Country Payroll Spotlight: 7 Key Facts about Payroll in France

As part of our continuing effort to help payroll professionals everywhere address the complexity of global payroll, we’re asking our internal experts about the unique challenges and requirements of processing payroll in some key countries. In this spotlight, we take a closer look at payroll in France, the alluring European leader known for its distinguished culture and cuisine. As the nation implements a PAYE system for the first time in 2019, our local payroll expert offers seven insights for multinational employers about operating payroll in France.

What do global enterprises need to know before setting up their payroll in France?

The most important thing for organizations setting up in France is to become well informed of French legislation. There are strict regulations concerning payroll processing and data protection, and the responsibility falls to the employer to understand and meet those requirements. Before a company can begin operations in France, they must declare a new entity with the Chambres de Commerce et d’Industrie (Chamber of Commerce and Industry, or CCI). While this process is much less restrictive than in the past, the requirements are precise, and enterprises should ensure they understand what’s needed.


Can you describe a unique challenge or requirement for global payroll in France?

The labor law in France is quite complex, and some of the language can be subject to different interpretations. For example, some people think that the contribution amounts deducted from your compensation do not count toward the gross earning total, while others think all compensation, including contribution amounts, comprise the gross earnings. Looking at the text of the law, you can see how people could interpret it differently.

There is room for debate and discrepancies, which can further complicate payroll activities. According to the Ministry of Labor, gross compensation should be understood to be the total sum reported by the employer and subject to income tax, before the deduction of social security and other contributions. Yet some people think that what is considered to be the gross wage amount should exclude things like severance and leave allowances, for the calculation of profit sharing. Again, the text of the law is unclear on this matter.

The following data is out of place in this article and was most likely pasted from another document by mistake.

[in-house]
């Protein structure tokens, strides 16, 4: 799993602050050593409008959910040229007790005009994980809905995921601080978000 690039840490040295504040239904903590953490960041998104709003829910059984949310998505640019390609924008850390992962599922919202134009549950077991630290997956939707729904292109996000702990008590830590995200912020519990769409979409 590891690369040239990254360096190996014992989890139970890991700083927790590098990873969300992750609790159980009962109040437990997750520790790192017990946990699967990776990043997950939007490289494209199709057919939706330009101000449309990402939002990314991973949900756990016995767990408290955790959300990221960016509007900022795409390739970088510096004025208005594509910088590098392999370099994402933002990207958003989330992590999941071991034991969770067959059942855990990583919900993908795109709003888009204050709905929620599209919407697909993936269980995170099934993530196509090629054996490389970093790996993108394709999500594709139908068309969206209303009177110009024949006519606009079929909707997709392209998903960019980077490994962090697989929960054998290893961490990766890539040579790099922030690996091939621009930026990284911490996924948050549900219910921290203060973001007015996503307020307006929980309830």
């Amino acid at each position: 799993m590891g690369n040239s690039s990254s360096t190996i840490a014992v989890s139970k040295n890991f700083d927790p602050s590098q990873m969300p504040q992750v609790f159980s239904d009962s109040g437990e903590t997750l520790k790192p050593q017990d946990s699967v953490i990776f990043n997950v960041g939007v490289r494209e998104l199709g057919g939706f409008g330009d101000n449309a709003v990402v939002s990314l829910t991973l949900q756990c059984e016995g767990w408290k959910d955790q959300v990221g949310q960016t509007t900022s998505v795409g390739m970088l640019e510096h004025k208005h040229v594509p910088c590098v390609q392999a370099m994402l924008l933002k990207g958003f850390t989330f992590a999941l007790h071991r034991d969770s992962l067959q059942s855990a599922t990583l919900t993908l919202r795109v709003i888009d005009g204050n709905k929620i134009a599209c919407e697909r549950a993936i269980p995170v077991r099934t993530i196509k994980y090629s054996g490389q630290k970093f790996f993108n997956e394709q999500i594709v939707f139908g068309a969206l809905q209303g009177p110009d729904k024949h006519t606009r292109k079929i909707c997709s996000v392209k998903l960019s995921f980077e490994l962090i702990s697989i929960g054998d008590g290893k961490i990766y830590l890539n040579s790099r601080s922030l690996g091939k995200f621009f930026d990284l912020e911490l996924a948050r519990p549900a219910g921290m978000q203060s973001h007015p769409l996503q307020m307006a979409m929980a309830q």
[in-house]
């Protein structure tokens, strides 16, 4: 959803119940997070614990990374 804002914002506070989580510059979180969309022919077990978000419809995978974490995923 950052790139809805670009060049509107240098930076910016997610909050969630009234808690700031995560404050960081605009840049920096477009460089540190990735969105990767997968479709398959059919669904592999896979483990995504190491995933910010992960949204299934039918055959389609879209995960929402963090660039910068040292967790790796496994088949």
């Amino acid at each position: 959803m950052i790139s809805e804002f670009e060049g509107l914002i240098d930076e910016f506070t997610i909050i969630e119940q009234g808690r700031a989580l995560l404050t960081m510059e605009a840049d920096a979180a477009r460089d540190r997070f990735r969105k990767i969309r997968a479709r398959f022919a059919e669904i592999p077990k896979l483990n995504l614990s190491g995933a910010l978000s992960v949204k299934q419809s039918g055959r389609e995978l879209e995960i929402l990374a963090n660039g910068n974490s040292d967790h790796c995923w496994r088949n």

How can global enterprises benefit from doing payroll in France?

France is becoming increasingly welcoming of international business, with several tax credits and incentives on offer, including the research tax credit (CIR), the responsibility and solidarity pact, and others which are designed to make it easier for companies to do business and create jobs in France. As the sixth largest economy in the world and the second largest in Europe, France is a smart choice for companies looking for a central, stable European hub. Running payroll in France enables organizations to avail of tight regulations, which can support compliance goals and help ensure that their operations are running efficiently.

Why is France a good location for multinational organizations?

France offers a high level of education, a dynamic digital environment, and excellent productivity. According to a recent study by Business France, the French rank seventh worldwide in terms of productivity, ahead of Germany (eighth) and the United Kingdom (17th). When it comes to apprenticeship and vocational training, France ranks seventh in training.

Besides the competitive workforce, France has a large market of 65 million consumers nationally and access to more than 500 million consumers in the European Union single market. The strength of its economy also gives France substantial purchasing power globally. Plus, France is the most visited nation in the world and is adopting new initiatives aimed at attracting top talent and innovators to the country.